Reliable running gears and chassis proved useful throughout the conflict. At the start of Operation Barbarossa, the Germans found Russian T-34 tanks to be superior, as the German 37mm Pak36 anti-tank gun proved incapable of penetrating the T-34's armour. To neutralize the Russian T-34, the Germans mounted a captured Russian 76.2mm field gun on the chassis of the 38(t) model as a stop-gap measure and called it the "Marder III". Initially, the Marder III was nothing more than a 38(t) with a Russian 76-mm divisional gun M1936 (F-22) in place of a turret, with the breech modified to take German ammunition. Because of this arrangement, crews of early Marder III models fought exposed on top of the 38(t)'s engine deck, behind where the turret used to be. Continuous efforts to provide Marder III crews with more protection eventually lead to the tank destroyer Hetzer which still used the same running gear on widened chassis and slightly widened track links to compensate for the extra weight of the armour. When Germany was being attacked from both West and East, the Hetzer served the German Army as one of the most common German AFVs in the last year of the war. Production of Hetzer continued for the Czechoslovak Army after the war. Switzerland purchased 158 examples. Swiss Hetzer served into the 1960s.

The conversion of Panzer 38(t) chassis to tank destroyer and other uses freed 351 turrets for use in fortifications in various locations. Almost half of these (150) were used in Southwest Europe, while 78 went to the Eastern Front, 75 to Norway, 25 in Italy, 20 in Denmark, and 9 in the Atlantic Wall. The small-bore armament and thin armour of the turrets made them insignificant as an anti-tank pillbox by the later stages of the war, but they were still useful in combating infantry attacks.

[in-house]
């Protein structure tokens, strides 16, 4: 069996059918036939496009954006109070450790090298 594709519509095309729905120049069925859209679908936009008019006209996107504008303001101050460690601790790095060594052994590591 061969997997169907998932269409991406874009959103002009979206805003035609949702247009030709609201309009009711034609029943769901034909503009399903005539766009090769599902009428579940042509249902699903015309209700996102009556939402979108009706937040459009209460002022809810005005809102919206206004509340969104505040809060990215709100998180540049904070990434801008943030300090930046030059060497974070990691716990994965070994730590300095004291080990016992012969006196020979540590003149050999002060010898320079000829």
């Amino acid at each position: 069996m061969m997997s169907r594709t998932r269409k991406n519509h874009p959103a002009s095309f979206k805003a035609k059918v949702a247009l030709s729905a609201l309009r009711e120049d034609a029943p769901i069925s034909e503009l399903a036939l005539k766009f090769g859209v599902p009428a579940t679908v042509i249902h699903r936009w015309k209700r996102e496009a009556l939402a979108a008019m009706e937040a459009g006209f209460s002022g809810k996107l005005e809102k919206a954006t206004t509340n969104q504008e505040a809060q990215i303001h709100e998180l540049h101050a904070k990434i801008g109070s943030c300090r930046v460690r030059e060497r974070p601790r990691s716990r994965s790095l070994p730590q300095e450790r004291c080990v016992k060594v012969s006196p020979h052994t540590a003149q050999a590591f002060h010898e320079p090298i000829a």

The SdKfz 140/1 Aufklärungspanzer 38(t) is a reconnaissance vehicle based on the Panzer 38(t). It came about from a shortage of light reconnaissance tanks - the Panzer I was outdated and the Panzer II Luchs was only just starting production. To fill this gap, a Panzer 38(t) mounting a 20mm gun was built in small numbers. The basic construction was to remove the 38(t)'s turret, build up the hull superstructure and place an open turret from either a SdKfz 222 or SdKfz 234/1.



Preserved LTP

A Peruvian mission went to Europe in 1935 and looked at tanks from several major manufacturers before settling on the Czech LTL. Peru bought 24 of them, organizing them into two companies. This small armoured force was complemented by truck-mounted infantry and artillery pulled by tractors (the Czech ČKD). Peruvian doctrine was influenced by the French military mission operating in Peru at the time, and emphasized the use of tanks to support infantry attacks rather than in independent mobile columns (as in the German Blitzkrieg).[9]

The Peruvian tank battalion played an important role in the 1941 Ecuadorian-Peruvian War, spearheading the attack across the Zarumilla River and at Arenillas. This was helped by the fact that the Ecuadorian Army had no modern anti-tank guns and their artillery was horse-drawn. "The LTL tanks performed extremely well in the 1941 war and remained in front-line service for more than 50 years."[10]


All strv m/41 SI were sent to P 3 in Strängnäs, who were the only regiment who painted the road-wheels in the same camouflage pattern as the hull against regulations prescribing field-grey to be used.[1] Most of the m/41 SII went to P 4 in Skövde, with a small number allocated to P 2 in Hässleholm and the material reserve of P 3.[6] All tanks had been retired from active service in the mid 1950s and later rebuilt into APCs.

Technical Data


Panzer 38(t) Aus. A-C



Other designs based on 38(t) chassis

See also



  1. 1 2 "Panzer 38(t)". Tanks Encyclopedia.
  2. in: History of the 25 Panzer Regiment of the 7 Panzerdivision.
  3. Spielberger, 1990
  4. "Stridsvagn m/41 S II". (in Swedish).
  5. "Värntorn". (in Swedish).
  6. 1 2 "Strv m/41". (in Swedish).
  7. Carius, 2003, pp. 7,8
  8. " - T-38 light tank".
  9. "Pieces of the Equator". Retrieved 9 May 2012.
  10. "War on the Equator Developer's Preview". Retrieved 9 May 2012.


Further reading